Hydroplaning usually happens at higher speeds.
There just isn’t a hard and fast rule about hydroplaning.
The best advice is to slow down when it is raining.
4-19
Driving Through Deep Standing Water
NOTICE:
If you drive too quickly through deep puddles or
standing water, water can come in through your
engine’s air intake and badly damage your
engine. Never drive through water that is slightly
lower than the underbody of your vehicle. If you
can’t avoid deep puddles or standing water, drive
through them very slowly.
Driving Through Flowing Water
CAUTION:
Flowing or rushing water creates strong forces.
If you try to drive through flowing water, as you
might at a low water crossing, your vehicle can
be carried away. As little as six inches of flowing
water can carry away a smaller vehicle. If this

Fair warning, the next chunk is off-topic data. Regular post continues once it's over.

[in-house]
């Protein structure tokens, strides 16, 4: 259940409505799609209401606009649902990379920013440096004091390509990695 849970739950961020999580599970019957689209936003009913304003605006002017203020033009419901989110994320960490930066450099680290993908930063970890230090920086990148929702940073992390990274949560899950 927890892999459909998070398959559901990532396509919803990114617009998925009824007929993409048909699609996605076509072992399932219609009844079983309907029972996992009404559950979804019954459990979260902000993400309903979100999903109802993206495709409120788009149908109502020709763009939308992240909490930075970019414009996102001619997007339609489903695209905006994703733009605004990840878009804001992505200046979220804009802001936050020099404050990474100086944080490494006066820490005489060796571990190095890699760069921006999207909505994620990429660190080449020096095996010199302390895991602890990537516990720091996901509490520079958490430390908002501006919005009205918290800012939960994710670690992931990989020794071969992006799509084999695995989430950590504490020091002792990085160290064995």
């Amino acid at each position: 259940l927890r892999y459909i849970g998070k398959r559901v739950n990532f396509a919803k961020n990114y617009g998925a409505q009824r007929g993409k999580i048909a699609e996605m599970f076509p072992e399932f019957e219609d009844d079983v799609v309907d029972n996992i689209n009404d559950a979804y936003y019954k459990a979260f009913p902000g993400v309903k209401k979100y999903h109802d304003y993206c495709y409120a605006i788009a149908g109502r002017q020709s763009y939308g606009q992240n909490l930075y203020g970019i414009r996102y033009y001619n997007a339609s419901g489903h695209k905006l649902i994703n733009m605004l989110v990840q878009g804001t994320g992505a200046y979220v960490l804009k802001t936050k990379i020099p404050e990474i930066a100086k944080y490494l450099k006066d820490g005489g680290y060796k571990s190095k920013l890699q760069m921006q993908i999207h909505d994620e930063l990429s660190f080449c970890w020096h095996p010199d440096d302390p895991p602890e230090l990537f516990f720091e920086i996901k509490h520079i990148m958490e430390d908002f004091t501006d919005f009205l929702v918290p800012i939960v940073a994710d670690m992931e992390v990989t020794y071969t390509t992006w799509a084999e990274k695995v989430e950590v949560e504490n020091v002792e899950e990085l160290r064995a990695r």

happens, you and other vehicle occupants could
drown. Don’t ignore police warning signs, and
otherwise be very cautious about trying to drive
through flowing water.
Some Other Rainy Weather Tips
D Besides slowing down, allow some extra following
distance. And be especially careful when you pass
another vehicle. Allow yourself more clear room
ahead, and be prepared to have your view restricted
by road spray.
D Have good tires with proper tread depth.
See “Tires” in the Index.
4-20
City Driving
Here are ways to increase your safety in city driving:
D Know the best way to get to where you are
going. Get a city map and plan your trip into an
unknown part of the city just as you would for a
cross-country trip.